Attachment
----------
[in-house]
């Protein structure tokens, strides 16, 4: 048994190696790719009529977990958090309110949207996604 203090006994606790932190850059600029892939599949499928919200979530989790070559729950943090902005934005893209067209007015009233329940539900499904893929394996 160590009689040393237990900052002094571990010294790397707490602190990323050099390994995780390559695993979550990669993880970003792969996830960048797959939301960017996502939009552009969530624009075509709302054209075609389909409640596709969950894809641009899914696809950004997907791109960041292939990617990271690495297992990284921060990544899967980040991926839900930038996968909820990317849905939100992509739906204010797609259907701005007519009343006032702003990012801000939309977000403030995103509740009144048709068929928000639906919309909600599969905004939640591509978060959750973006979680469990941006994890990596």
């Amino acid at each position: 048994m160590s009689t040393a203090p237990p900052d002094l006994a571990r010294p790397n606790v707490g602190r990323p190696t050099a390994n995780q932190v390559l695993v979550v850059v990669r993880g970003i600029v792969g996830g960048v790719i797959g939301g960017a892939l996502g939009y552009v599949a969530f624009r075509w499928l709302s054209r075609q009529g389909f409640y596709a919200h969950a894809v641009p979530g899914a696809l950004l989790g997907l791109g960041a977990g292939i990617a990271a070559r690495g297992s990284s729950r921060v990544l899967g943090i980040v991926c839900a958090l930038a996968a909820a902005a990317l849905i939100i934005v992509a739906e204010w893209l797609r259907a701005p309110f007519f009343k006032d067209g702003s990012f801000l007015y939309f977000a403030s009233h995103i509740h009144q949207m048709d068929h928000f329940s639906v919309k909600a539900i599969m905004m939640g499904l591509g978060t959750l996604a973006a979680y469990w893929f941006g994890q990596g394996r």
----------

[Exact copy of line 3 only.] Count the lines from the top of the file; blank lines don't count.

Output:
């Amino acid at each position: 048994m160590s009689t040393a203090p237990p900052d002094l006994a571990r010294p790397n606790v707490g602190r990323p190696t050099a390994n995780q932190v390559l695993v979550v850059v990669r993880g970003i600029v792969g996830g960048v790719i797959g939301g960017a892939l996502g939009y552009v599949a969530f624009r075509w499928l709302s054209r075609q009529g389909f409640y596709a919200h969950a894809v641009p979530g899914a696809l950004l989790g997907l791109g960041a977990g292939i990617a990271a070559r690495g297992s990284s729950r921060v990544l899967g943090i980040v991926c839900a958090l930038a996968a909820a902005a990317l849905i939100i934005v992509a739906e204010w893209l797609r259907a701005p309110f007519f009343k006032d067209g702003s990012f801000l007015y939309f977000a403030s009233h995103i509740h009144q949207m048709d068929h928000f329940s639906v919309k909600a539900i599969m905004m939640g499904l591509g978060t959750l996604a973006a979680y469990w893929f941006g994890q990596g394996r």